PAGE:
Pino banking on home-track advantage

After riding `thousands of races' at Pimlico, jockey expects to have same edge Borel had in Derby

Preakness

May 18, 2007|By Sandra McKee | Sandra McKee,SUN REPORTER

Shortly after the Kentucky Derby two weeks ago, Hard Spun trainer Larry Jones told Street Sense trainer Carl Nafzger to beware.

They had just finished racing at Churchill Downs, where Street Sense's jockey, Calvin Borel, excels. But now, Jones warned, the competition was heading to Maryland, where his jockey, Mario Pino, knows Pimlico Race Course as if it were laid out in his own backyard.

"This is Pino country," Jones said yesterday, during the annual Alibi Breakfast at Pimlico. "Mario has won more races than anyone else in Maryland. If there are any land mines, he knows where they are."

Tomorrow, Pino will ride Hard Spun in the 132nd Preakness, and his experience at Pimlico could be the deciding factor in the nine-horse race.

Pino, who has passed Hall of Fame jockey Jerry Bailey on the all-time win list with 5,899 victories, lives in Ellicott City. He said riding at Pimlico is like having the home-court advantage in basketball.

"I've ridden here for 28 years," Pino said. "All the fans know me. They bet on me every day. I know every little thing about the racetrack. I know where all the little spots are to watch. I know how to go into the turns, which are a little tight, especially Turn 1.

"I'm comfortable."

At Churchill, Borel had the edge. Pino said when he watched a tape of the Derby, he was amazed by what he saw.

"To get through all those horses, it was a gift from God," Pino said of Borel's winning ride from 19th place along the rail. "How could he get through? If anyone steps in front of him, we win.

"I can't complain. My horse ran well. But Calvin had raced thousands of times on that rail. If he hadn't, he wouldn't have been so confident.

"Now, I think I have the edge. I've ridden thousands of races here. On this track, I know when to make a move and when not to. I'm not going to be surprised by anything in the first or second turn. When the gate opens, everything you do is by instinct. When a decision has to be made, I'm going to be confident."

This is Pino's third Preakness horse - he finished seventh in 1981 on Escambia Bay and 10th in 2002 on Menacing Dennis - but this will be his first horse with a real chance of winning.

Street Sense is the morning-line favorite at 7-5, and Hard Spun is second at 5-2. Both will be watching out for third choice Curlin (7-2). Circular Quay, King of the Roxy and Xchanger might also have a say. The long shots in the field are Flying First Class, who is expected to be the pace-setter, C P West and Mint Slewlep.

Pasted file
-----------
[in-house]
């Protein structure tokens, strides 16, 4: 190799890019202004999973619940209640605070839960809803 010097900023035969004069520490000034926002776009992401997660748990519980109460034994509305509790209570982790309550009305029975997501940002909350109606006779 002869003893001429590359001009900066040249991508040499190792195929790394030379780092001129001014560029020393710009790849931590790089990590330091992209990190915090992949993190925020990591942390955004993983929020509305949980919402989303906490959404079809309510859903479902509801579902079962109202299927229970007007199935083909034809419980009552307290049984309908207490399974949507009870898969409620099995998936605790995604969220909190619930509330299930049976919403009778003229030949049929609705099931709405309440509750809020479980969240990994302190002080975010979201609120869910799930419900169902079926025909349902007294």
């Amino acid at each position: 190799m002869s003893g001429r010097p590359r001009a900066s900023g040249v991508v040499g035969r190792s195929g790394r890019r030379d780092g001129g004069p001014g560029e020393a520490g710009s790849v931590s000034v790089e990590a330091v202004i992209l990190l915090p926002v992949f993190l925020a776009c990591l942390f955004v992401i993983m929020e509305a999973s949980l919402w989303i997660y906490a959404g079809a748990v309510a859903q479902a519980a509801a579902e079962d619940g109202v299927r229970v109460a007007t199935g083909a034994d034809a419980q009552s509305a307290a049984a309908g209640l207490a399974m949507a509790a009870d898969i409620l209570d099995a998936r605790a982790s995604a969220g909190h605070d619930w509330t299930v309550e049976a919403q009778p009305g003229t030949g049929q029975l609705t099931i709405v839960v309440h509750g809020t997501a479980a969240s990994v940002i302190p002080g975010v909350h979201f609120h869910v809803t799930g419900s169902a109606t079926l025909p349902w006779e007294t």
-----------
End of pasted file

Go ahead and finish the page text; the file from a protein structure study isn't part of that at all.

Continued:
Yesterday, Jones said he is enjoying Preakness week because there are no issues with Hard Spun.

"There's not a lot to worry about with my horse," he said. "I'd feel different if I was worrying about [various training procedures]. My horse is a happy horse."

Jones said he felt the same way in Kentucky, where everything he did while training his horse was viewed through a magnifying glass. He heard he couldn't bring a horse to the Derby off a six-week rest. He heard he didn't work Hard Spun fast enough at Keeneland leading up to race week. He heard he worked him too fast at Churchill Downs the Monday before the race.

After all the doubters had their say, the horse ran a wonderful race, beaten only by Street Sense's perfect inside trip.

"Since the Derby, there has been no criticism," Jones said. "Now, I'm second-guessing myself."

Jones, an affable man who usually wears a large white cowboy hat, said most criticism rolls off his back. But during Derby week, the remarks got to him.

"Everybody immediately attacked the fast work," Jones said of Hard Spun's 57 3/5 seconds over five furlongs. "People said it was the most ridiculous work they'd ever seen. They said if they had been on Hard Spun's bandwagon, they were off it now.

"But they never came back to the barn to see how the horse came out of the work. All they did was prove to me that they could read a stopwatch but know nothing about horses. The problem was the owner hears that stuff and starts calling and asking, `Why'd you do that?'"

Jones said he did get support from a couple of racing greats.

"Once in a while, you've got a trainer like [D. Wayne] Lukas or Mr. Nafzger with such fine, long reputations no one questions it. But that's not my case," he said. "Thank goodness, I bumped into [Hall of Fame trainer] LeRoy Jolley, and [retired top jockey] Eddie Delahoussaye called, and both said, `Don't worry.' That helped.

"And the horse helped. As soon as I saw him, he was saying, `I'm good.'"

sandra.mckee@baltsun.com

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